Itanagar: Sangken, the festival of water, is the new year festival which is celebrated from April 13 to 15 by Buddhist communities including Khampti, Singpho, Khamyang, Tikhaks (Tangsa) and Phakyal of Arunachal Pradesh, and Tai Phake community in nearby Assam.
The main attraction of the festival is splashing of clean water, which is the symbol of peace and purity in Buddhism. The images of Lord Buddha are taken out from a river or water resource after the ceremonial bath. The procession is accompanied by drums and dance. The holy bath of Lord Buddha is an auspicious event in the festival. The celebration takes place for three consecutive days.
During the celebration, the locals make Khotek Khawmun and Tongtep (homemade sweet), which are then distributed. The exchange of gifts is also a common trait of the festival.
Sangken generally falls in the month of ‘Ra Ta’ in Singpho calendar but ‘Naun Ha’, the fifth month, in Khampti lunar calendar.
During the festival, it is not permissible for Buddhist people to do any physical work, including collecting essential commodities for day-to-day life. So, weeks before the festival, Singpho and Khamti people start their preparation by collecting vegetables and Lapfo Lap (Ko Patta leaves) from the nearby jungles, weaving traditional clothes, buying all other essential commodities from the market, cleaning houses, etc.
Three days before the beginning of Sangken, a temporary shrine called ‘Kyongfra or Fra chong’ is constructed for keeping the idols of Buddha during Sangken. In this Kyongfra during Sangken, clean water is sprinkled through a specially designed water fountain called the ‘Kongpan or Lungkong’. Clean and scented water poured through the fountain is sprinkled over the idols of Buddha kept inside the Kyongfra. This water, which has washed the idols, is collected as holy water by the devotees.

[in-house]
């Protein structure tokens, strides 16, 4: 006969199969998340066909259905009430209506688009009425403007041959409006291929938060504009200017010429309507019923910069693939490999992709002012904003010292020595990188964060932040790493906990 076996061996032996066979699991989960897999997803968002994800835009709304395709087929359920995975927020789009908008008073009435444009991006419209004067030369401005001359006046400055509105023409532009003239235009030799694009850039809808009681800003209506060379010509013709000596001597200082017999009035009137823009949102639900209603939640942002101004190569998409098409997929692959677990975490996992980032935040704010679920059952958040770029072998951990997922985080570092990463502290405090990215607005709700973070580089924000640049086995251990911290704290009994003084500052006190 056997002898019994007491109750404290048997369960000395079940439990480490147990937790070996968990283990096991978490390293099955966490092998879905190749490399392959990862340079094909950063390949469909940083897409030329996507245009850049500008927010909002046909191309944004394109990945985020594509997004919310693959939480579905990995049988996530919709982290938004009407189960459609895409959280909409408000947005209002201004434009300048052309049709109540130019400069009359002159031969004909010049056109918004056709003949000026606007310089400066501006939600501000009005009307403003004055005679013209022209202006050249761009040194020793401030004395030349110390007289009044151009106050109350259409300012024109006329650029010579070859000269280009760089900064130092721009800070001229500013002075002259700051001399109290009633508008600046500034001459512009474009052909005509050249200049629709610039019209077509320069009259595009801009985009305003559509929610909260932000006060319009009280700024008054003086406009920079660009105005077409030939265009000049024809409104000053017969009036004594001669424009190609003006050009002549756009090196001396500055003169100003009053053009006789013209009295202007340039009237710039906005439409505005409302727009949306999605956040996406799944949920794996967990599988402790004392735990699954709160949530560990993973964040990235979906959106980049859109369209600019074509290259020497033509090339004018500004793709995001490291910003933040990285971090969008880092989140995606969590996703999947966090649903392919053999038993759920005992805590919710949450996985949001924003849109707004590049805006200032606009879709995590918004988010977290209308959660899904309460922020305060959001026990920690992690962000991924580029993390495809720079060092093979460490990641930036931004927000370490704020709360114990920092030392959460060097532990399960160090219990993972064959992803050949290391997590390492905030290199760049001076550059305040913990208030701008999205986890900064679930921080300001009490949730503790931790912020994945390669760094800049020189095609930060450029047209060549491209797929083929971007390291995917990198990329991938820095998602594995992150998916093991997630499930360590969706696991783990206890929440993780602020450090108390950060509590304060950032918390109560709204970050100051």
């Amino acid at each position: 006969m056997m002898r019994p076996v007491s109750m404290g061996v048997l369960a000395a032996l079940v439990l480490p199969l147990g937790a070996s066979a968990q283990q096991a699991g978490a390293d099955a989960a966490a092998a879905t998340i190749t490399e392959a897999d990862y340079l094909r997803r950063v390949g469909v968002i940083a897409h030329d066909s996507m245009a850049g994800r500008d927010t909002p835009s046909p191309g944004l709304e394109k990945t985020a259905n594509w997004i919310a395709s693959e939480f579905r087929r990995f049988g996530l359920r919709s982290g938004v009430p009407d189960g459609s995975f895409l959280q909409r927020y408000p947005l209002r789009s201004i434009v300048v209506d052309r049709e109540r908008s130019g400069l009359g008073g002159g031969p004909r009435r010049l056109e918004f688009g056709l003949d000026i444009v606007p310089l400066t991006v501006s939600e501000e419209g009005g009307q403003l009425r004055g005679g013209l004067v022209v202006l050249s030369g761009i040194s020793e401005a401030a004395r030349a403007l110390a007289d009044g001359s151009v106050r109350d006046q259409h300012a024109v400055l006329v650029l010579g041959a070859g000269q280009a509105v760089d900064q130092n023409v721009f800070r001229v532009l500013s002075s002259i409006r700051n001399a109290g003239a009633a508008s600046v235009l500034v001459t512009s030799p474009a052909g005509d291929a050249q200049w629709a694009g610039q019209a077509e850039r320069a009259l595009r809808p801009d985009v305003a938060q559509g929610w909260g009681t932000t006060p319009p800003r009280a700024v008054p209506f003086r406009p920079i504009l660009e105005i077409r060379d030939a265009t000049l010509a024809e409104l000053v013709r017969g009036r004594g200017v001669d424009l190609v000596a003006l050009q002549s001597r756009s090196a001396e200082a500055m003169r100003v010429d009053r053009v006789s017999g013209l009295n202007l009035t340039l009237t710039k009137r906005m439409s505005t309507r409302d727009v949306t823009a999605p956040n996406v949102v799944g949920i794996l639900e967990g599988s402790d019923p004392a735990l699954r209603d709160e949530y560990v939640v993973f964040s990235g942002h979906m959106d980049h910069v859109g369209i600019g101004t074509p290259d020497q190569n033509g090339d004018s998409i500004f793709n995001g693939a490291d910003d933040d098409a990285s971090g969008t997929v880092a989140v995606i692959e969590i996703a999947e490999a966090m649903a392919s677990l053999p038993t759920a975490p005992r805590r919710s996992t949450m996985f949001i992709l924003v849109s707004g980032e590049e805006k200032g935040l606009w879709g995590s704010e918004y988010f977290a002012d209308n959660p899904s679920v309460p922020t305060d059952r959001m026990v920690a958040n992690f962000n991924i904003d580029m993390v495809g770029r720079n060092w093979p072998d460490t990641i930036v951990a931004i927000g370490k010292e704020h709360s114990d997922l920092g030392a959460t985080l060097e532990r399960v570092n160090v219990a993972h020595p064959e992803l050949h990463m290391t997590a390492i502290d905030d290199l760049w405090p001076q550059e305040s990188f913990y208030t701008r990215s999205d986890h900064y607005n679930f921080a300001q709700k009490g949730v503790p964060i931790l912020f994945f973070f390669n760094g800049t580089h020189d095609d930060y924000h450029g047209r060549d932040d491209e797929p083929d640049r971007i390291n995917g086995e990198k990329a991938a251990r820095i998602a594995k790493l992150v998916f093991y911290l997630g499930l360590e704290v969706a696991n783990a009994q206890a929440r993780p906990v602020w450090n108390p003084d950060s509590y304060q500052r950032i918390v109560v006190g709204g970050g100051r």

Sangken is celebrated for three consecutive days. On the first day and at an auspicious time, the images of Lord Buddha are taken out of the shrine, given a ceremonial bath and placed in the ‘Kyongfra’ with the rhythm of drums and cymbals. People pray, offer sweets and food as offerings in the temple and then distribute sweets and goodwill among all by pouring water over each other. Water is also poured over all the holy objects, including the Boddhi tree, the Lik Sumri/ Sailiks ropes of the holy book, Sangfra bhuk / Chausangphau-upuk and the Sammukathing.
Water is also poured on Bhikkhus (monks) to invoke their blessings for good luck, good health, peace and harmony throughout the year.
On the final day of the Sangken festival at the appointed time, the images are taken back to their original places and this marks the end of the old year. The Sangken festival marks a farewell to the old year and a warm welcome to the New Year. The New Year is welcomed with community prayers and feast during the ‘Sangken Poi’ celebrated after the end of the festival. This day is celebrated with great devotion and enthusiasm by all and marked by people going to the monastery to wash and clean up the shrine, idols and sprinkle holy water in the premises and a community feast which follows. This festival is dedicated to the worship of Lord Buddha so that he can bless mankind with prosperity.
Again after a week,a final retreat will be performed which is termed as Nunsi Dabong or Kapsithi Lu Poi. On this day, people will make a ‘muddy soil temple’ (Kapsithi) and decorated with beautiful colouring papers and other flowers. Late in the evening all the villagers will come together and worship in the temple along with Buddhist monks and a community feast is also organised.
Sangken is celebrated as Songkran in other Southeast Asian countries. Songkran is a new year in countries like Thailand, Laos and Vietnam.